That roughly reflects about 20% of the intent to treat analysis. And then the median duration of response right now is about 16 months. Some of the patients which I treated on this trial from its very inception have actually had complete responses that are lasting two years or longer. Now those are small numbers right now because of the follow-up. But what we're seeing is that systemic I-O can actually lead to not only complete responses, but they can be durable in the bladder and these are patients who don't need to have their bladder taken out. I think it's a very important advancement in terms of developing novel therapies and specifically for patients who are terrified about having a radical cystectomy which we know has its own complications.

Alicia Morgans: I think just to emphasize again, this is a BCG, a truly BCG nonresponsive population that has been defined really rigorously based on that 2013 meeting with the FDA that said you guys have to be standardized. You have to be ...

Arjun Balar: Absolutely.

Alicia Morgans: ... clearly identifying this high-risk population. I think that demonstrating a response of that duration in this very high-risk population is really a critically important piece as well.

Arjun Balar: Yeah, and I think you raised an important issue which is that since it's stringently defined as a rigorously conducted study with central assessments of imaging, biopsies, urine cytologies, clear efficacy endpoints and landmarks, this sets the bar for future conduct of trials in non-muscle invasive bladder cancer. The urology literature has a number of retrospective cohort studies. It's difficult to make sense of what real at-risk populations are and ultimately what the efficacy of novel agents could be. This sets the bar against which future trials will always be compared.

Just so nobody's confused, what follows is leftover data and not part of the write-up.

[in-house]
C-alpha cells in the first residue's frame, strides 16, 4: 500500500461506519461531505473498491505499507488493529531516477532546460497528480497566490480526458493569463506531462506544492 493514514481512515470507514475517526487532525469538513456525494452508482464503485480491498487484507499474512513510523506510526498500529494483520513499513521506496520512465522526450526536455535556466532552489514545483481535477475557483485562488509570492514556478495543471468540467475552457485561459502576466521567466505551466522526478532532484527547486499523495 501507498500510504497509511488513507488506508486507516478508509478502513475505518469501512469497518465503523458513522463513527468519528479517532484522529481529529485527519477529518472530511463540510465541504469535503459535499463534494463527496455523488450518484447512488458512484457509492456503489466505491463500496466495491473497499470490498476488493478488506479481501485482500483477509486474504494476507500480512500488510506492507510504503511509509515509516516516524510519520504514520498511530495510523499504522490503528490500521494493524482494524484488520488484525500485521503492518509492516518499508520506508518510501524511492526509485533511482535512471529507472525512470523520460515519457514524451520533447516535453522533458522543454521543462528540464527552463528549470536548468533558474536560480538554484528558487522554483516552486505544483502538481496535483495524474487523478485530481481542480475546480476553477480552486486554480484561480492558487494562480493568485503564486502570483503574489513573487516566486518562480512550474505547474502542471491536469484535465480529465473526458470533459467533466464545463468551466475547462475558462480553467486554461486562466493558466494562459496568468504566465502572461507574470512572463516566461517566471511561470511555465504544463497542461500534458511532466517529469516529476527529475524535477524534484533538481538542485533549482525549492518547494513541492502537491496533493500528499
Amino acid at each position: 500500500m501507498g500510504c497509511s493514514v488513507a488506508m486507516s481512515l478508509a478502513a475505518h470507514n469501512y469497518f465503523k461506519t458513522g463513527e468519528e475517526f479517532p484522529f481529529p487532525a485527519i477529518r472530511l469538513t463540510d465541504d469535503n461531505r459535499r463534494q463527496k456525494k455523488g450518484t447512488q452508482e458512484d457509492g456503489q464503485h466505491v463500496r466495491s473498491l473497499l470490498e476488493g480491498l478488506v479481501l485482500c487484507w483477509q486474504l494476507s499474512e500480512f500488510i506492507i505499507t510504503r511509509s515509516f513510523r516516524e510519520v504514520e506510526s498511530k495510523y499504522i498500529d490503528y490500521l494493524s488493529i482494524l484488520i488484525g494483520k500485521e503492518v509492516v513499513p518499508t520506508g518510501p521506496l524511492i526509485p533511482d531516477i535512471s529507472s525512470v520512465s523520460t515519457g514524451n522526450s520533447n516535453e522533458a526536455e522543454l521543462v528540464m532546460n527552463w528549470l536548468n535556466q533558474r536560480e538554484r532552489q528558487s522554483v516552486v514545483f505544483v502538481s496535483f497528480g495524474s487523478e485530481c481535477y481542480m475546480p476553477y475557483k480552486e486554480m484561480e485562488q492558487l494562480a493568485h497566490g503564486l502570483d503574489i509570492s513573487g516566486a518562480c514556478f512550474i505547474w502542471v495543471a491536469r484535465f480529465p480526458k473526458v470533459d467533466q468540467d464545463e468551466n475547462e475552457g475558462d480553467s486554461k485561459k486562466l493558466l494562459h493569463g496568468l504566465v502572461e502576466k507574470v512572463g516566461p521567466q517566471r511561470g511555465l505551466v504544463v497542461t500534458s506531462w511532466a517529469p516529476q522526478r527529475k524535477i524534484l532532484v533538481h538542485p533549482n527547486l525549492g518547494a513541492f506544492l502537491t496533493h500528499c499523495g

Alicia Morgans: Absolutely. As you think about this moving into the clinic, which I imagine it will probably do within the next few months maybe, how do you see that working in practice? Because this is a systemic checkpoint inhibitor that would need to be given to patients. Is this a partnership between medical oncology and urology or how do we do this well, but also safely knowing the risks of these drugs as well?

Arjun Balar: That is absolutely critical. The patient's safety is probably more paramount obviously than the efficacy of any agent. I think we can say that across any disease type, right?

Arjun Balar: Importantly at the FDA ODAC which meant yesterday, there was a nine to four vote in favor of approving the drug. There was some controversy and one of the issues raised by the panel members was, well how is this going to roll out into the clinic and ultimately who is going to take real responsibility? You know, in my practice and what I have experienced in a multidisciplinary group is that the medical oncologists, we are experts at giving immunotherapy because we've been doing it in bladder cancer for at least several years now and also in treating other cancer types. Obviously none of us are ever going to pick up a cystoscope and evaluate the bladder. This really needs to be co-management between medical oncology and urology for it to be effective and safe. Where we administer the systemic I-O agent and then the urologists do the most important aspect, which is on treatment disease efficacy and monitoring. And then counseling the patients when they develop recurrent disease about their other options, which may still include a radical cystectomy.